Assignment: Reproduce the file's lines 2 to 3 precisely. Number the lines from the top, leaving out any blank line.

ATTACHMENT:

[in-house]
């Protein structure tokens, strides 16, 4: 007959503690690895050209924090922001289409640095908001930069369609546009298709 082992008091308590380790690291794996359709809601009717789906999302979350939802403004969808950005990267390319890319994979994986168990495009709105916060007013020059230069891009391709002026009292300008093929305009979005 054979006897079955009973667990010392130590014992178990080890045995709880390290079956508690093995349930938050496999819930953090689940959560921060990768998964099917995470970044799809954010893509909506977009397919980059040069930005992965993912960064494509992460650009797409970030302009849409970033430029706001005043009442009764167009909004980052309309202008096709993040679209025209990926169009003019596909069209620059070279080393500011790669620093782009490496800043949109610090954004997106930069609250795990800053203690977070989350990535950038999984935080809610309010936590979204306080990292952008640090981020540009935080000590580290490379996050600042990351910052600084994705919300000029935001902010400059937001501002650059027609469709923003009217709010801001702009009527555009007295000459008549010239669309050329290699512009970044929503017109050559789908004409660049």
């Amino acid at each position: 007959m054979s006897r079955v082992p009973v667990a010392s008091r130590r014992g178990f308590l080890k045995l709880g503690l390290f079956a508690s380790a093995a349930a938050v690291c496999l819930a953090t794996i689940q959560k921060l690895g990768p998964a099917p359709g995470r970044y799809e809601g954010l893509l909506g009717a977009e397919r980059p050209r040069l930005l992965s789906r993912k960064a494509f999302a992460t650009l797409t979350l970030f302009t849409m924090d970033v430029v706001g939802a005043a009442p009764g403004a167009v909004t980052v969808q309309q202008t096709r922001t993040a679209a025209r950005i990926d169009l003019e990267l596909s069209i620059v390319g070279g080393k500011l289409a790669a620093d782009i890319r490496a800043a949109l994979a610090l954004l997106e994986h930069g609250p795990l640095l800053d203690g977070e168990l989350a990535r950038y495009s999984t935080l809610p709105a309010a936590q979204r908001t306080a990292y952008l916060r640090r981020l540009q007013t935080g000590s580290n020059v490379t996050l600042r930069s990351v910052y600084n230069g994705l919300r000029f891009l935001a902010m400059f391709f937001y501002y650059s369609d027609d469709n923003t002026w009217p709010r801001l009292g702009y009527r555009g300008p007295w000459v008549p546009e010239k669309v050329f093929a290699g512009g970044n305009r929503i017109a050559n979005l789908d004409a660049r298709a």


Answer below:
């Protein structure tokens, strides 16, 4: 007959503690690895050209924090922001289409640095908001930069369609546009298709 082992008091308590380790690291794996359709809601009717789906999302979350939802403004969808950005990267390319890319994979994986168990495009709105916060007013020059230069891009391709002026009292300008093929305009979005 054979006897079955009973667990010392130590014992178990080890045995709880390290079956508690093995349930938050496999819930953090689940959560921060990768998964099917995470970044799809954010893509909506977009397919980059040069930005992965993912960064494509992460650009797409970030302009849409970033430029706001005043009442009764167009909004980052309309202008096709993040679209025209990926169009003019596909069209620059070279080393500011790669620093782009490496800043949109610090954004997106930069609250795990800053203690977070989350990535950038999984935080809610309010936590979204306080990292952008640090981020540009935080000590580290490379996050600042990351910052600084994705919300000029935001902010400059937001501002650059027609469709923003009217709010801001702009009527555009007295000459008549010239669309050329290699512009970044929503017109050559789908004409660049």
């Amino acid at each position: 007959m054979s006897r079955v082992p009973v667990a010392s008091r130590r014992g178990f308590l080890k045995l709880g503690l390290f079956a508690s380790a093995a349930a938050v690291c496999l819930a953090t794996i689940q959560k921060l690895g990768p998964a099917p359709g995470r970044y799809e809601g954010l893509l909506g009717a977009e397919r980059p050209r040069l930005l992965s789906r993912k960064a494509f999302a992460t650009l797409t979350l970030f302009t849409m924090d970033v430029v706001g939802a005043a009442p009764g403004a167009v909004t980052v969808q309309q202008t096709r922001t993040a679209a025209r950005i990926d169009l003019e990267l596909s069209i620059v390319g070279g080393k500011l289409a790669a620093d782009i890319r490496a800043a949109l994979a610090l954004l997106e994986h930069g609250p795990l640095l800053d203690g977070e168990l989350a990535r950038y495009s999984t935080l809610p709105a309010a936590q979204r908001t306080a990292y952008l916060r640090r981020l540009q007013t935080g000590s580290n020059v490379t996050l600042r930069s990351v910052y600084n230069g994705l919300r000029f891009l935001a902010m400059f391709f937001y501002y650059s369609d027609d469709n923003t002026w009217p709010r801001l009292g702009y009527r555009g300008p007295w000459v008549p546009e010239k669309v050329f093929a290699g512009g970044n305009r929503i017109a050559n979005l789908d004409a660049r298709a």